The first record I listened to in the year 2011, upon waking up after a long night of being around food, dancing, drugs, music, drinks, bike rides in the rain, crowded kitchens, hugs from friends, kisses from loved ones, Champagne toasts, Carson Daly's terrible jokes, too many texts, unsafe drives and staying up until 4:30am, was Conlon Nancarrow's Studies for Player Piano.
A terrible choice, by most accounts. My usual tradition is to listen to something calming on New Year's morning, like Belle & Sebastian's If You're Feeling Sinister. Something familiar from my teenage years, like the Fastbacks, or something longstanding and reassuring, like John Fahey. Nat King Cole. Dylan's acoustic albums, perhaps, or the Band's Music from Big Pink. Anything to flush the chaos of the year away, like the rising waters in the creek near my house that sweep all the moss and mud and sediment downstream.
But the hell with it. It's 2011. Conlon Nancarrow's music is disjointed, sketchy and coming from too many directions at once. It's the soundtrack to the coming year, with its incessant distractions. Ten years ago, we weren't updating our statuses every hour. Our lives weren't consistently interrupted by calls from our pants pocket. We didn't have to know about the meme of the hour before it grew stale or the news of the world right as it was happening. We were able to exist in the moment, and to enjoy it, rather than record it.
As many of his devout followers have found—from Pat Metheny and Jason Moran to the Kronos Quartet and Thurston Moore—listening to Nancarrow isn't existing in the moment. It's being pricked all over one's body by needlepoint pins wielded by dehydrated iguanas thousands of times every minute, over and over. Kind of like modern life.
Born in 1912 into the age of the player piano, Nancarrow was a communist, a composer, a political activist and, eventually, an expatriate to Mexico City, where he died in 1997. His approach to music making was decidedly backward. Whereas pianists of his day created piano rolls with a mechanism that recorded their real-time playing and punched holes across a paper roll as the keys were struck, Nancarrow went straight for the paper roll with an X-Acto knife and a boundless imagination. This allowed him to prepare piano rolls of ridiculously crowded music, with fast, wild playing impossible to recreate by human hands. Why he chose such disastrously schizophrenic music to make is clear to anyone who listens to it, or attempts to listen to it: he did it because he could. It's the sound of possibility magnified.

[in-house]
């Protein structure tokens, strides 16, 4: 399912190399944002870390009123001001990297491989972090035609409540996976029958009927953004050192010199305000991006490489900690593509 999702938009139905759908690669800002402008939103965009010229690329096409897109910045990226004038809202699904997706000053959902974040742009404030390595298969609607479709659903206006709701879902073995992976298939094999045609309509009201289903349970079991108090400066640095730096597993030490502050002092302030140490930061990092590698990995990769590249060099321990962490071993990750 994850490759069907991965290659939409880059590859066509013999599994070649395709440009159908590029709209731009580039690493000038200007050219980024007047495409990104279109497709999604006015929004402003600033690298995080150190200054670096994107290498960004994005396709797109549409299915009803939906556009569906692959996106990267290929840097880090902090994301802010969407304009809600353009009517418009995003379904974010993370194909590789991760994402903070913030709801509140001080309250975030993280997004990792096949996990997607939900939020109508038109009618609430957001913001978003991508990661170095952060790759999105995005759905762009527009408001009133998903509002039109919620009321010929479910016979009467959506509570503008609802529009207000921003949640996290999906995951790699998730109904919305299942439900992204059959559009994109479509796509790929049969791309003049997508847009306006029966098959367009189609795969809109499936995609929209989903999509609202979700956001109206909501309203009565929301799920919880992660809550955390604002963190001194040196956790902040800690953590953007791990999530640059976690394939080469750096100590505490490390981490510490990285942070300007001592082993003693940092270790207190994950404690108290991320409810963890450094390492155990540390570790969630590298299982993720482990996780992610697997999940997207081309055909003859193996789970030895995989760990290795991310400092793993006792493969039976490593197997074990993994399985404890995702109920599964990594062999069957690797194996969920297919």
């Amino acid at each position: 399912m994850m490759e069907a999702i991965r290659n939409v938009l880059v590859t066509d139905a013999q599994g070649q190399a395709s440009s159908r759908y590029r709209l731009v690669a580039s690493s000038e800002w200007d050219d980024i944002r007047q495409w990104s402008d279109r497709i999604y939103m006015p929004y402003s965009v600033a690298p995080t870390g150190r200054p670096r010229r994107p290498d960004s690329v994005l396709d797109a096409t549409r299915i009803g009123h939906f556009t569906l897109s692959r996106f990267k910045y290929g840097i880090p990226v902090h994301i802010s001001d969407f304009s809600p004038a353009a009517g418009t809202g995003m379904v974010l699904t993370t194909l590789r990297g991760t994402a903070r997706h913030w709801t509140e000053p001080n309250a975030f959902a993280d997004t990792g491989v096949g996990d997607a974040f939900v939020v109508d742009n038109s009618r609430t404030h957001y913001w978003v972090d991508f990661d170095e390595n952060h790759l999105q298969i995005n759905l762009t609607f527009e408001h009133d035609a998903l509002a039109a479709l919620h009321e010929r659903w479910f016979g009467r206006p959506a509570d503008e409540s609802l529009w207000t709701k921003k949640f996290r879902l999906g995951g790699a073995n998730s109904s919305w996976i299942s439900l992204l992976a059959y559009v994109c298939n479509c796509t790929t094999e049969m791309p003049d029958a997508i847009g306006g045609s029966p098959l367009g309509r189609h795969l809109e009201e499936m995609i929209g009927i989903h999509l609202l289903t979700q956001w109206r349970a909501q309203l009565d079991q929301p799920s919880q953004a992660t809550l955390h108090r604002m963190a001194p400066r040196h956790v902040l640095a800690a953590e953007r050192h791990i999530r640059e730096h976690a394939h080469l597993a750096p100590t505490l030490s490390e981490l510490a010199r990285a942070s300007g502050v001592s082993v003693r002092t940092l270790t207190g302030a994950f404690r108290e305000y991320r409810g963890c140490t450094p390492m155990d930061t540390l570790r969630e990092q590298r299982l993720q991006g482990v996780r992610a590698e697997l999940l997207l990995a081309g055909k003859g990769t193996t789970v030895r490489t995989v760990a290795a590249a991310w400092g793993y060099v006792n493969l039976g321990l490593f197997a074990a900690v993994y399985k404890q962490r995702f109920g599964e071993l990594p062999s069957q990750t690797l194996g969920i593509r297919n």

Likewise, we do things now not because we need to but simply because we can. We live in the age of the gizmo. We use GPS systems when we know the way already. We ask our phones questions even though we could ask a human being. We exercise with a controller in our hand and a dongle on the television when the world is right outside our door for the jogging.
As for making music—where to start? Every single vocal track is manipulated, every drum and guitar and keyboard processed by plug-ins and effects. This past decade has seen a revolution in recording, where manipulation isn't a postproduction convenience but rather the starting point of a track. The quickest glance at the activity on a computer screen in a recording studio during editing these days would blow the average person's mind.
It's an approach to making music backward, just like Nancarrow did 60 years ago. If art imitates life, that means we're largely living backward, too. As I write this, the house is a mess. I have seven tabs open in Firefox. The television is on. My wife's iPhone is alerting away. My head hurts. Nancarrow is banging away from the speakers, prattling incessantly, like a class of school kids jumping on the piano keys.
And I'll tell you. As soon as this record is over, I'm going out to Armstrong Woods State Park, taking a hike through the centuries-old redwood trees and breathing some fresh, calm air. If I'm lucky, or if I'm not too distracted, I might even come home and throw on Music from Big Pink.